This blog was inspired by a family trip to Colonial Williamsburg in Virginia. I fell in love with everything about this beautifully restored 18th century town — its architecture, its food, and its low-tech tranquility.
I was reluctant to come home to New York City. I wanted to throw my cellphone down a well and become a colonial “re-enactor.” But my husband is a city boy, and anyway, did I really want to wear a bonnet and thick knee socks every day? I decided, however, to try re-enacting one element of colonial life in my small Manhattan apartment: the cooking.
This will not be truly authentic colonial cooking. I don’t have a brick oven or a garden, just a lot of baking pans and a pile of historic cookbooks. And I don’t promise to cook colonial food every day. My butter- and cream-hating husband would not be happy, nor would my daughter, who would miss spaghetti and pizza.
Recipes from the 18th and early 19th centuries are fun to read but hard to follow. The measurements and instructions tend to be vague. “Bake in a quick oven for a good while” is typical. I’ll follow some very old recipes in this blog, but also adaptations from later cookbooks.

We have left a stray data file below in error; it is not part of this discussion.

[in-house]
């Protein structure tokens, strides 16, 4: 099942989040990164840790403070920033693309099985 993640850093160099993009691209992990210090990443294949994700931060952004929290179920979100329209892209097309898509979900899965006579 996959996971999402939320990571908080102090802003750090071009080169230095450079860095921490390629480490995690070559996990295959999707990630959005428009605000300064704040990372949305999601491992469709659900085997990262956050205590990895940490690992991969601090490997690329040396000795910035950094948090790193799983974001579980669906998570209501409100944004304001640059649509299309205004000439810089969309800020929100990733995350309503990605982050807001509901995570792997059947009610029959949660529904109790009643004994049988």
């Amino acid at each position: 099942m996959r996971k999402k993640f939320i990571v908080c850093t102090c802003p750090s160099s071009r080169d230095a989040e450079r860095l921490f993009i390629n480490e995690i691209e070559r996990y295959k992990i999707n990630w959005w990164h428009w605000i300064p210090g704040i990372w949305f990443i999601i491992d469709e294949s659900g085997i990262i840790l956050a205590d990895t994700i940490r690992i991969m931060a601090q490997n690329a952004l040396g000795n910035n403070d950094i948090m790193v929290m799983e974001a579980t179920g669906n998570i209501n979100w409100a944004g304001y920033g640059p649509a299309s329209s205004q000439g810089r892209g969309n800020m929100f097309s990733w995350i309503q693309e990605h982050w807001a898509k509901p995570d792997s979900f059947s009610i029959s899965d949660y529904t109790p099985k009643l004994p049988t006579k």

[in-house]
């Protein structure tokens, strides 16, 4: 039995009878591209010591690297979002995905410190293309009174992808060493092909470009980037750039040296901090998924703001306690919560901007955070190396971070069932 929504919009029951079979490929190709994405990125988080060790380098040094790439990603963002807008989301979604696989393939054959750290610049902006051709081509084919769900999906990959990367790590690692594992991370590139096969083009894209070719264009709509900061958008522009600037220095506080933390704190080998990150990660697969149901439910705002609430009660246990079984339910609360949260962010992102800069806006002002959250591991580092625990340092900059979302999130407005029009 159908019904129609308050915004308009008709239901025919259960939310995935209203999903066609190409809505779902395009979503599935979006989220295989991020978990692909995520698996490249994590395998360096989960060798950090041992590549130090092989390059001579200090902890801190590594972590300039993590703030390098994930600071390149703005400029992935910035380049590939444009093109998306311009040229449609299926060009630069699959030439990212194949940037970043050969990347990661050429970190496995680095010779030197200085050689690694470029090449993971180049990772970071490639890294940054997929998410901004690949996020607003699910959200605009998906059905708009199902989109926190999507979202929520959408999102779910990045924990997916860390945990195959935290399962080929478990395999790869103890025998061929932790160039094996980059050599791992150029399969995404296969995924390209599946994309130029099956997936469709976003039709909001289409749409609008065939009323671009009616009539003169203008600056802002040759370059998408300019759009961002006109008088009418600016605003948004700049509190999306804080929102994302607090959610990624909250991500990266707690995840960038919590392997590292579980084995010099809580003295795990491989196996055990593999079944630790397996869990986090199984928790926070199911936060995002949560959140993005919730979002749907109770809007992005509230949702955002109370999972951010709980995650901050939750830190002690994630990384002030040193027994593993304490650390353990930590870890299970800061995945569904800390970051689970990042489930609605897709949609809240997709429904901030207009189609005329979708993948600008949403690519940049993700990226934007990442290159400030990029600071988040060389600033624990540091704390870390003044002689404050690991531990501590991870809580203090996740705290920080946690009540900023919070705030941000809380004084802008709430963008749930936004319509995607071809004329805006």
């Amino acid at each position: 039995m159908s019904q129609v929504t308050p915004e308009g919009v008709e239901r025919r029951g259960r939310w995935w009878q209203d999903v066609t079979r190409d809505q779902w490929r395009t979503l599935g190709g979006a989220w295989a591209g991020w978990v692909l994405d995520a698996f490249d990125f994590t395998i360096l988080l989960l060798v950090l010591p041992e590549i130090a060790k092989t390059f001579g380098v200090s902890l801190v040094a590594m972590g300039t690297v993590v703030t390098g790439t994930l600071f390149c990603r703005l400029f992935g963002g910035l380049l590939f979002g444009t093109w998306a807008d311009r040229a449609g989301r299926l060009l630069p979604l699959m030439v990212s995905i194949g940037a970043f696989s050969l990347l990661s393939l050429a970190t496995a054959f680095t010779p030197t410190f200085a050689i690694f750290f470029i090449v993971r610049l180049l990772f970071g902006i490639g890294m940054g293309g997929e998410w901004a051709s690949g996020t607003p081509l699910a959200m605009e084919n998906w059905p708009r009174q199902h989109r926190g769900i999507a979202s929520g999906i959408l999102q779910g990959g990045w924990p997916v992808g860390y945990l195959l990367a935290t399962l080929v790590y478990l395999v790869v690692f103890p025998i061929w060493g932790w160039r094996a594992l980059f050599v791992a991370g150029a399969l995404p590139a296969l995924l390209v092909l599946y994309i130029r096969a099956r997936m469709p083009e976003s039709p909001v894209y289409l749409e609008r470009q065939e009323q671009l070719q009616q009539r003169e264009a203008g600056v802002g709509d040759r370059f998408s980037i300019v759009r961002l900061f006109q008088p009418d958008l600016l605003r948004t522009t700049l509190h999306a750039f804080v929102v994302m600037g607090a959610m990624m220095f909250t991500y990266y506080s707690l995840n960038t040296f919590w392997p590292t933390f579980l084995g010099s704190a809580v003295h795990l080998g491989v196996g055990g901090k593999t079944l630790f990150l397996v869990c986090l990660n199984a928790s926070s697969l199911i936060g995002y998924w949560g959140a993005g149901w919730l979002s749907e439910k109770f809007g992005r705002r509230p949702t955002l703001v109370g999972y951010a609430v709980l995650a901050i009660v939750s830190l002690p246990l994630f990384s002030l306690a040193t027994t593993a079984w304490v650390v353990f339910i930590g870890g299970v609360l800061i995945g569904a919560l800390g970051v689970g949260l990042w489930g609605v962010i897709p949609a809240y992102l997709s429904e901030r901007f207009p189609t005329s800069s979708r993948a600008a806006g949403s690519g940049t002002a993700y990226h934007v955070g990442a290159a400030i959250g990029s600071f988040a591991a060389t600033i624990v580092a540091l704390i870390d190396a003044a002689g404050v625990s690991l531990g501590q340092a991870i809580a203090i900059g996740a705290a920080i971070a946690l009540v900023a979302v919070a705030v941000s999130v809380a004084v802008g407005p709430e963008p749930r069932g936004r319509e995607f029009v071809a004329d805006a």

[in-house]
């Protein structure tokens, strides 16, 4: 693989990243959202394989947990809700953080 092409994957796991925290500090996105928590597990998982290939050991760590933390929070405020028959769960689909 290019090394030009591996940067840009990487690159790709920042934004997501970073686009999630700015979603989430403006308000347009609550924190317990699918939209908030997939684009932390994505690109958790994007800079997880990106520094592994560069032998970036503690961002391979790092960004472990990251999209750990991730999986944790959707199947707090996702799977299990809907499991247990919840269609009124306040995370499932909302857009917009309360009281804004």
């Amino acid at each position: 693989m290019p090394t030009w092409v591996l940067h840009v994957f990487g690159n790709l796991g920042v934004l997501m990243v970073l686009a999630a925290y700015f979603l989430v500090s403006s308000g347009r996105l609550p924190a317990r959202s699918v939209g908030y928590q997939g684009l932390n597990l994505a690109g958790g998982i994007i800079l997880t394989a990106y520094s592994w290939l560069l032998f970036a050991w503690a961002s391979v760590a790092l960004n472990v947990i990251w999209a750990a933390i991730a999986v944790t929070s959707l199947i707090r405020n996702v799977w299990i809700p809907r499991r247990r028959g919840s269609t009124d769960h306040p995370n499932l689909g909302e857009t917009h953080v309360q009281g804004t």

I’ll also use modern appliances when they’re helpful. Yes, a slower pace of life is nice, but stirring everything by hand is not. I bet those colonial housewives would have wept at the sight of a stand mixer.
May 2014 update: After nearly two years of primarily 18th-century cooking, I decided to expand the scope of this blog to include the 19th century and beyond. I wanted to try more recipes by the great cookbook authors of 19th-century America — writers like Lydia Maria Child, Eliza Leslie, and Maria Parloa. I also wanted to cook with ingredients like chocolate (which was only used as a beverage in this country in the 18th century). And vanilla. And baking powder! Speaking of which, the blog’s focus going forward will be baking and desserts. Such a sacrifice on my part, I can’t tell you!
–Karen Hammonds is a freelance editor and writer. A former senior editor at WeightWatchers.com, she contributed to a blog at Saveur.com and has edited recipes for Saveur, Bon Appétit, and other publications.